A. In 1978 Charles Handy wrote, "Gods Of Management" using a metaphor of the Greek Gods to explain different organizational cultures.

  •   Zeus (power and patriarchy - 'the club' culture)

  •   Apollo (order and bureaucracy, - the 'role' culture)

  •   Athena (expertise and meritocracy - the task culture)

  •   Dionysus (individualism and uniqueness - the "existentialist" culture)

Although these classifications were made to describe the organizational culture, they are applicable to social and family cultures as well. These classifications can help you to determine the influence they have on individual personalities.

What is KASAC?
KASAC is an acronym for Knowledge, Analysis, Synthesis, Application and Communication.  It is an education methodology and evaluation model designed by International Institute of Management for leadership development. However, it can be applied to other learning and developmental domains. The model emphasizes critical thinking and applied education versus traditional academic models with a focus on memorization of theories for quiz-based assessments.

Q. What is "Equity Theory"?
A. In 1963, John Stacey Adams, a workplace and behavioral psychologist, published his Equity Theory on job motivation. In his theory he acknowledged the subtle and variable factors that affect each individual's assessment of their relationship with their job and their employer. People seek a fair balance between what they put into their job (input) and what they get out of it (output). Our concept of a fair balance is highly influenced by our colleagues, friends and partners. They have a key role in establishing "fairness" benchmarks for output and input.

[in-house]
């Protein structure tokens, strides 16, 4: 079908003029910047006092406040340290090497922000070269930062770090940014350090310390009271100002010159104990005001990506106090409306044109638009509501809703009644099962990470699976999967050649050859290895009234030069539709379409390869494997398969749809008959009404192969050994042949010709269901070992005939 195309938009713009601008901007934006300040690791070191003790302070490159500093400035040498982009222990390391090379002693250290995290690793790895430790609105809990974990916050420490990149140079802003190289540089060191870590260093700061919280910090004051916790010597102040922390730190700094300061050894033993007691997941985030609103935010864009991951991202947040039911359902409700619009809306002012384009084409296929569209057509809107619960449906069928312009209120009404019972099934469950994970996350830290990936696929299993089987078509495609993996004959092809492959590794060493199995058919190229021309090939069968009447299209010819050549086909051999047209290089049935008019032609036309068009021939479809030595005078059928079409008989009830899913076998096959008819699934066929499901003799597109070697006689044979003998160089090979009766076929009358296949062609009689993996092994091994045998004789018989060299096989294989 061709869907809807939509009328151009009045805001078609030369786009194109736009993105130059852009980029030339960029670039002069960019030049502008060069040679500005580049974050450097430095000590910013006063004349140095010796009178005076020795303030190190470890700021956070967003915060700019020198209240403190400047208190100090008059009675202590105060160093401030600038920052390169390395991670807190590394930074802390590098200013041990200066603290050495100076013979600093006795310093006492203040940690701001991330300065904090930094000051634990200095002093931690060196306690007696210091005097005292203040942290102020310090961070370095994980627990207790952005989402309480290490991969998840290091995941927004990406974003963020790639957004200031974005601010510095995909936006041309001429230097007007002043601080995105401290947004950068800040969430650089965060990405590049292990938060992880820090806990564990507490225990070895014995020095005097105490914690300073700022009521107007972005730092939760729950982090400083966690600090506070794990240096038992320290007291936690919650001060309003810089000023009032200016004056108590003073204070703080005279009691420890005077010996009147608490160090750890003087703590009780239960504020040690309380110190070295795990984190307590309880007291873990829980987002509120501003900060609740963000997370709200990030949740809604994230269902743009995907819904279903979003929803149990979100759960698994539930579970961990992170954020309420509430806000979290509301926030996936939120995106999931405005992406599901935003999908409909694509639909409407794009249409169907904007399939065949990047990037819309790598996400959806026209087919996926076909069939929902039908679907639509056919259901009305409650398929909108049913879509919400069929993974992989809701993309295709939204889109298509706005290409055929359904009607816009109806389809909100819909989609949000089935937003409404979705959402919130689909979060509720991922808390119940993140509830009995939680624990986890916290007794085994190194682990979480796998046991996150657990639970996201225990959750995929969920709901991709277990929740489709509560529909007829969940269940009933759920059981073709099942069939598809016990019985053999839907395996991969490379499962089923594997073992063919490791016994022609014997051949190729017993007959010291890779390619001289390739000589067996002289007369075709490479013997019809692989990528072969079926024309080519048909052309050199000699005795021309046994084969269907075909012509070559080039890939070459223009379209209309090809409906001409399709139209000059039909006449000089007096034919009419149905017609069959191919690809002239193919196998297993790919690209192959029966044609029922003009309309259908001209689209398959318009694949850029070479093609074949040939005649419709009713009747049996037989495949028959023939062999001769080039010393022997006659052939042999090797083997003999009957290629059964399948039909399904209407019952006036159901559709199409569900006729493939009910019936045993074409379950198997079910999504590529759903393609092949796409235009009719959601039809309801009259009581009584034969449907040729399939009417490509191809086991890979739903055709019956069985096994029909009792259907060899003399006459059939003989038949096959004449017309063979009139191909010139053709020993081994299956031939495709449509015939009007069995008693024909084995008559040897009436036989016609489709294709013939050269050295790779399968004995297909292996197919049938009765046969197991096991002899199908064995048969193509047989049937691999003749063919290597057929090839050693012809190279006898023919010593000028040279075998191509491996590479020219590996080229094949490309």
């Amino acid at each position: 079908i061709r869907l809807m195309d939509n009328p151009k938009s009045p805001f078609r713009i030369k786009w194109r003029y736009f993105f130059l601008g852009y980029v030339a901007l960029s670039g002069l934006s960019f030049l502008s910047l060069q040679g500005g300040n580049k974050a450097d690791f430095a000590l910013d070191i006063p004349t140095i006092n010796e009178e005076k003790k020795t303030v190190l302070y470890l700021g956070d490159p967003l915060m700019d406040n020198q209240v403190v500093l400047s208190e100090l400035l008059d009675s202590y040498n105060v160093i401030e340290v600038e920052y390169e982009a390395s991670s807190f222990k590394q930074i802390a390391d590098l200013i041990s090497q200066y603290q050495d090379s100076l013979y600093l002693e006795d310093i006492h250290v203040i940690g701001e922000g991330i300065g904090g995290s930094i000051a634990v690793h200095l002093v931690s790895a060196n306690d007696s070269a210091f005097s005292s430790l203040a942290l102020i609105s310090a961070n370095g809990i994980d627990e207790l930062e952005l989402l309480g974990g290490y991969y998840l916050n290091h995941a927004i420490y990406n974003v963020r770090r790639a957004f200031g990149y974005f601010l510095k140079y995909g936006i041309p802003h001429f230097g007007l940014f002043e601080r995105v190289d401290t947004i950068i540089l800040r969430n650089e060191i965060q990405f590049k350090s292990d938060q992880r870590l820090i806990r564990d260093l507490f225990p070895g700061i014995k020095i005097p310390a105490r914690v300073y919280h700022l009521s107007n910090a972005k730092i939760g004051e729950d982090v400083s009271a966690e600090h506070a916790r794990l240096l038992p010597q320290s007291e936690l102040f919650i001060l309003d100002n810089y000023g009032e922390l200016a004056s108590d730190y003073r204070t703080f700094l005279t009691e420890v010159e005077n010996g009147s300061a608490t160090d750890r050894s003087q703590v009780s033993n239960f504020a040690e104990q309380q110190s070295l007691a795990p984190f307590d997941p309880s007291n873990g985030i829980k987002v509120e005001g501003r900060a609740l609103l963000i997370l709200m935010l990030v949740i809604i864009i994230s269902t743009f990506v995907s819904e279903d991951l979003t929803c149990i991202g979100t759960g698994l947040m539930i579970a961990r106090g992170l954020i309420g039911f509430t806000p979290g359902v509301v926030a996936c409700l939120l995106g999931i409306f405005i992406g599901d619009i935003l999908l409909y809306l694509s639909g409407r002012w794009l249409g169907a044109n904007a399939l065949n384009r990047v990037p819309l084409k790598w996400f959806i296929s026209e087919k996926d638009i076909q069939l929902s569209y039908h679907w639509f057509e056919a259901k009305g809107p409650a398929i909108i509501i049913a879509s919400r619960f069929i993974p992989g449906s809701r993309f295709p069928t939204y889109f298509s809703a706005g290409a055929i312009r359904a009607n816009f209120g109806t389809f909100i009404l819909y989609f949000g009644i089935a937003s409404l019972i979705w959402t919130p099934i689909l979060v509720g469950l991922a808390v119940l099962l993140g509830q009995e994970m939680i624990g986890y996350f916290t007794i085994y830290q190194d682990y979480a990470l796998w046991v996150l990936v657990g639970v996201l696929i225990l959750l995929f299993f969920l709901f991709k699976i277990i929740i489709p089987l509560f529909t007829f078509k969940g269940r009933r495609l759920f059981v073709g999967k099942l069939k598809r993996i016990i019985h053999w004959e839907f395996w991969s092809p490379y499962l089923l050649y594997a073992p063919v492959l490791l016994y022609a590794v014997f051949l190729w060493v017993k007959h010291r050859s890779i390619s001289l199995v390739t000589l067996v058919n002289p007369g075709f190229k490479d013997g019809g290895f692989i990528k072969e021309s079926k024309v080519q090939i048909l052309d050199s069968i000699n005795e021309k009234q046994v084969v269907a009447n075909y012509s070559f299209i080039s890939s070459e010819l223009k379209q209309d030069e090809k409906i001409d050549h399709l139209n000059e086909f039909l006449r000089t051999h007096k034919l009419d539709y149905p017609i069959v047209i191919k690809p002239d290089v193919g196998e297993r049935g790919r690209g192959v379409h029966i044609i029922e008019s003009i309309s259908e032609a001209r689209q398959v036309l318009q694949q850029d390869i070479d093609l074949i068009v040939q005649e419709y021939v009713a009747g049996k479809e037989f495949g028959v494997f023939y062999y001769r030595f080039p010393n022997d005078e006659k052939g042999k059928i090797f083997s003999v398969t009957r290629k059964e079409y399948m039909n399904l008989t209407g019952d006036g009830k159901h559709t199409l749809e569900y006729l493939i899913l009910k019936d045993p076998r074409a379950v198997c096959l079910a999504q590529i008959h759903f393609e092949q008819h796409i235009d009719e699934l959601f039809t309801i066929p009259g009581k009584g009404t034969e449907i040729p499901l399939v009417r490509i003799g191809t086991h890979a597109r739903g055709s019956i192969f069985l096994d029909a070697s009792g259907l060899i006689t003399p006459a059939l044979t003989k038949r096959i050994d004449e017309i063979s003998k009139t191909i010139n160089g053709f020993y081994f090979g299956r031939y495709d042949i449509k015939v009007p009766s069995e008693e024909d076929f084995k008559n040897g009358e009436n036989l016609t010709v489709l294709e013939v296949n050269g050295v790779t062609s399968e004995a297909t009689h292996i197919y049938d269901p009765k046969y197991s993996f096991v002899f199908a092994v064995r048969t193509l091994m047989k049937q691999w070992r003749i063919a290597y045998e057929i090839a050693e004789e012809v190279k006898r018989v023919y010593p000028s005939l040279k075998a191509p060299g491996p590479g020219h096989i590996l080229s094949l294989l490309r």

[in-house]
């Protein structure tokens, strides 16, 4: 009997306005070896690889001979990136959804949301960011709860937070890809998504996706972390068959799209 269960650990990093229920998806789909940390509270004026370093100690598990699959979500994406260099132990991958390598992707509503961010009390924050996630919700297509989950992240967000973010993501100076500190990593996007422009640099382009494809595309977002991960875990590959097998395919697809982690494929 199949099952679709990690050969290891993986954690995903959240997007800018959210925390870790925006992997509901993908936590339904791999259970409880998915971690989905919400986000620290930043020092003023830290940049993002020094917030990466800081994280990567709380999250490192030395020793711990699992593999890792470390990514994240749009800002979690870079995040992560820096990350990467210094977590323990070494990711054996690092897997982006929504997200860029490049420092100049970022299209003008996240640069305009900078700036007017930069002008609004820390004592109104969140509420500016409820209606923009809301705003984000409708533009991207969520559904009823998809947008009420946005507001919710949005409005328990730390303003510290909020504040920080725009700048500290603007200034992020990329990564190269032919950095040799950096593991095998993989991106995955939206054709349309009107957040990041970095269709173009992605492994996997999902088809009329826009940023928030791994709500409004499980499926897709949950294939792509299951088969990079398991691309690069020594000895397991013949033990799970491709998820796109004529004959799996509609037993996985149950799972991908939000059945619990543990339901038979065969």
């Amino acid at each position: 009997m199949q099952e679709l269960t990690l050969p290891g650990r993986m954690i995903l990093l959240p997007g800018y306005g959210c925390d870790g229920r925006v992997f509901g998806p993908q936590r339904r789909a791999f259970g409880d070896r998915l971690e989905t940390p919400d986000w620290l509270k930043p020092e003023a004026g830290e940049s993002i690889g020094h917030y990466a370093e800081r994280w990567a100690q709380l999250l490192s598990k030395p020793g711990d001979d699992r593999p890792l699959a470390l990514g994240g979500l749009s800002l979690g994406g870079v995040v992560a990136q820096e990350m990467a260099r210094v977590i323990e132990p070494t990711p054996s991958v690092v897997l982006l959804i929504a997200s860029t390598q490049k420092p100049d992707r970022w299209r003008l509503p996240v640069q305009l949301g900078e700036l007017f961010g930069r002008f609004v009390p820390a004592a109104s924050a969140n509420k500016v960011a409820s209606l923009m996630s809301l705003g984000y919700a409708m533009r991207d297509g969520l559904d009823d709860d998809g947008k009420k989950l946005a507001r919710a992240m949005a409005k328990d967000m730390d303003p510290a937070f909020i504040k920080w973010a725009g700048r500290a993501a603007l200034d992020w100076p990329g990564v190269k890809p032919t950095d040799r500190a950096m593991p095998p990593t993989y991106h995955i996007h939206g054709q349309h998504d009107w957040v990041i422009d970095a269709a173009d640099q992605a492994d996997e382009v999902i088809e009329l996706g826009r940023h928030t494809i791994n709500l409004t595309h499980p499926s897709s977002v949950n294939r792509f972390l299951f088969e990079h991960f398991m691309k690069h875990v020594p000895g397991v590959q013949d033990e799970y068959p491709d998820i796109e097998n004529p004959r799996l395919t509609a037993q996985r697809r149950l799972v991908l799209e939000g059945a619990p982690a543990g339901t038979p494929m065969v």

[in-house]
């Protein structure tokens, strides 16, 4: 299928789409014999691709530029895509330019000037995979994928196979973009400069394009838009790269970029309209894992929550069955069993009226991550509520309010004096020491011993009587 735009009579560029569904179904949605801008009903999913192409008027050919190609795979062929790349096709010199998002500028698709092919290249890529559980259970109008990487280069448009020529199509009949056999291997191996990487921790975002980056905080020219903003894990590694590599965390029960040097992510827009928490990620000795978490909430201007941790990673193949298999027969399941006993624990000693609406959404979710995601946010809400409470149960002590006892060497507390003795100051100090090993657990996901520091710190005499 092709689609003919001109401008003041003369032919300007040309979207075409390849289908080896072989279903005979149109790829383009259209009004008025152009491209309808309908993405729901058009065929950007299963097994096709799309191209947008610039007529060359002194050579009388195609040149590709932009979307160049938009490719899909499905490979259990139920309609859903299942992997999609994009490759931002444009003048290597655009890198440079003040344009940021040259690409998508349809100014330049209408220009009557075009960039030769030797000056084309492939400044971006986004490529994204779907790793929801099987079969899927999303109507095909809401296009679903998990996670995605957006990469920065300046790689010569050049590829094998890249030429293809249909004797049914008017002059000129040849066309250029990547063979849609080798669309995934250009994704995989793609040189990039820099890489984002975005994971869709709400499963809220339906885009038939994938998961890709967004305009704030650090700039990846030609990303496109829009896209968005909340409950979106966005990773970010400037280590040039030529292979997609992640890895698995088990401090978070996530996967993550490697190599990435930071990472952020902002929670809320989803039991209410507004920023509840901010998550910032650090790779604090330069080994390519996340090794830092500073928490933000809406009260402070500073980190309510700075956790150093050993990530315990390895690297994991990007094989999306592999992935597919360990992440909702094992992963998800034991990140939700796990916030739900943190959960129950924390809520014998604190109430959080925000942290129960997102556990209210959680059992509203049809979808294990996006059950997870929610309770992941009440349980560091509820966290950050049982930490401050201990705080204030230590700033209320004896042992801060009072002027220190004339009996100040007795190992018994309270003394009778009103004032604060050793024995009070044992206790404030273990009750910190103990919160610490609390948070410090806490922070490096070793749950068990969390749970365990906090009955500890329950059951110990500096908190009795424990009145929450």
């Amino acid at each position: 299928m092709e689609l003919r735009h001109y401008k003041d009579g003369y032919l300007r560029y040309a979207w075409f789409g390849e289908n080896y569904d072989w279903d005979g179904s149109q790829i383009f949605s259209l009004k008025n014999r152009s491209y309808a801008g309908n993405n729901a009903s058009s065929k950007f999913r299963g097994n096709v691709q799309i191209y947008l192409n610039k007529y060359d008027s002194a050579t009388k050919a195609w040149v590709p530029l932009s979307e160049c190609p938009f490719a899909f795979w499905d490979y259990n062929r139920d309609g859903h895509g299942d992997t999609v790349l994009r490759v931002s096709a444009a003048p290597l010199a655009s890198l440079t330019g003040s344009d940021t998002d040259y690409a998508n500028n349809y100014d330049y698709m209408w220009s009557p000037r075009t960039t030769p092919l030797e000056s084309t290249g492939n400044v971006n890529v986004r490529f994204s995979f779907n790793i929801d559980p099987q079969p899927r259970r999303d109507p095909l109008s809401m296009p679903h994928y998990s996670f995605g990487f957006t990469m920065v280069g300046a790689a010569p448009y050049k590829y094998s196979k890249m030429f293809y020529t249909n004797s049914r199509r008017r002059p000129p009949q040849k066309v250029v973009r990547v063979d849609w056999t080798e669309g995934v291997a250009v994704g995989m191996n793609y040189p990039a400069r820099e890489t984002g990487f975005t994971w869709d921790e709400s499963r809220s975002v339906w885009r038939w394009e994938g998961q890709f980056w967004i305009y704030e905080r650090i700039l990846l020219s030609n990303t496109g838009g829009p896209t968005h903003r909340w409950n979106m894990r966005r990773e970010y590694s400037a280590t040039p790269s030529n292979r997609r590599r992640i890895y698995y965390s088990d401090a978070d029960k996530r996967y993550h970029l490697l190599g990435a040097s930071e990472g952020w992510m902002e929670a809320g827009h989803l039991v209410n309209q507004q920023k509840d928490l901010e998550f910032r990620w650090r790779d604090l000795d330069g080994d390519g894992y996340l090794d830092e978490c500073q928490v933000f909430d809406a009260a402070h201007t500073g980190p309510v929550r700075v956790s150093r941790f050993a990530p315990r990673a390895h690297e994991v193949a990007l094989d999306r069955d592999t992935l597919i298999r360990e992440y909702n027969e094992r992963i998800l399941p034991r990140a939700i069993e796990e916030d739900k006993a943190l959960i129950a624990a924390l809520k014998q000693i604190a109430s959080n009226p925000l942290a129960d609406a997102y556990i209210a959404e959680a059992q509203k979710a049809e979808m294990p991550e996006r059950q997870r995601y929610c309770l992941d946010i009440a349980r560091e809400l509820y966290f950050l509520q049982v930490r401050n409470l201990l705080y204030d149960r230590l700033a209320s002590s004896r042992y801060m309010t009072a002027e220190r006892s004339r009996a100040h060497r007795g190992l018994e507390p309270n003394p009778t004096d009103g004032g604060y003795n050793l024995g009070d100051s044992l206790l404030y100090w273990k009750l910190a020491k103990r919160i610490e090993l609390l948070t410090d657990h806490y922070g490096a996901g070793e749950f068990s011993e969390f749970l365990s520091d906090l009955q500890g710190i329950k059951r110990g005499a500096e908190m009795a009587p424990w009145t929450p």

•   Inputs are typically: effort, commitment, tolerance, enthusiasm, trust, support and personal sacrifice, etc.

  •   Outputs are typically: financial rewards, respect, recognition, praise, development, etc.

Although Equity Theory was developed for the workplace, it very much applies to our personal relationships. The success and the length of any relationship (work or personal) is a function of how the two parties in the relationship think about Equity. Do you feel you have Equity in your relationship? Are your fairness reference points or benchmarks valid for your personal situation? If you are unhappy in your current relationship or if you have been moving from one relationship to another with no success or improvement, maybe its time for you to re-evaluate your benchmarks.

Q. What is Mehrabian's communications model?
A. In the 1960s, Professor Albert Mehrabian pioneered the understanding of communications. He established the following statistical model for the effectiveness of spoken communications:

  •   7% of meaning is in the words that are spoken.

  •   38% of meaning is paralinguistic (the way that the words are said)

  •   55% of meaning is in facial expression.

Considering the context of the communication, style, expression, tone, facial expression and body language, Mehrabian's communications model is particularly useful in identifying mental issues, deception and communicating more effectively. Beware, this is not a general rule that you can transfer to any given situation. Communication is an essential skill to help you build relationships, meet your needs and succeed in life. Communication is an integral part of coaching programs.

Q. What is Bloom’s Taxonomy (Classifications)?